chucha_13 More than 1 year ago
Ali is a darling. She might have lost her dreams of performing music the moment she lost her hearing – but it didn’t stop her from living her life. She adapted, and tried her best to live a normal life, thanks to lip reading and ASL (American Sign Language). The only problem lies at home, with her father who’s also fighting his down nightmares, and the bruises tends to show already. She could no longer hide them. Only a few months more before she turns 18, and then she could run away. But she promised herself, once an opportunity presented, she’d grab it, close her eyes, and just run. Jace Beckett has his own demons, and looking at Ali makes him feel like looking at his past, and making him relieve the nightmare all over again. And he might have the reputation of being a jerk, but he also couldn’t help but offered Ali help when he saw the bruises on her arms. This was the other side of him that surprised me. There was more to Jace than he lets on – he can be sweet and considerate and thoughtful. Ali will soon to discover that her road to escape would be the ultimate ride and adventure of her life. But what happens when she gets caught? I like the characters, and even the secondary ones, most especially Killer and Cuddles. OMG, you’d adore them both in a 100-different ways. They made Ali’s stay in Jace’s RV more bearable. This book totally rock, right from the start down to the very last note, I mean page. It was emotional, sweet, sensitive and clean. The characters gets out from the usual stereotype you read on novels. The bad boy rock star and the good girl – well, they somehow fit in to the description, but Ali and Jace are way more complex than that. This was my first Olivia Rivers novel, and certainly won’t be my last. She brought me to a world of diversity that has opened my eyes and ears to a whole lot of issues, way more than Ali’s special needs. Rating: 4.5 Stars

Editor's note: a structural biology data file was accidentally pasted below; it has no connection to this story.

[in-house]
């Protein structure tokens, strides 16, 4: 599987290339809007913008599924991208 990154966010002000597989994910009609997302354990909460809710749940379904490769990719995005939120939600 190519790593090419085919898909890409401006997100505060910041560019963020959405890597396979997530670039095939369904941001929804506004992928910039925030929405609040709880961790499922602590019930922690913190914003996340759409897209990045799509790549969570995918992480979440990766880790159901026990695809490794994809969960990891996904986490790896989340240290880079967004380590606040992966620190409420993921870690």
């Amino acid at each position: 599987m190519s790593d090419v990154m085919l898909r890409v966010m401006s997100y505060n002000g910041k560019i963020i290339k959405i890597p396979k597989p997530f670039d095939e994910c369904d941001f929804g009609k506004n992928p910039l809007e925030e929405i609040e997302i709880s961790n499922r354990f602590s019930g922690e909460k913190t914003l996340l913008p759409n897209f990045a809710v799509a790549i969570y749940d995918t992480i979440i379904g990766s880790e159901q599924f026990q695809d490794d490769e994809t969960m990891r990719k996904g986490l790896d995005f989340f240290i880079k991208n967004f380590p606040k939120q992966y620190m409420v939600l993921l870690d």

V-Rundell More than 1 year ago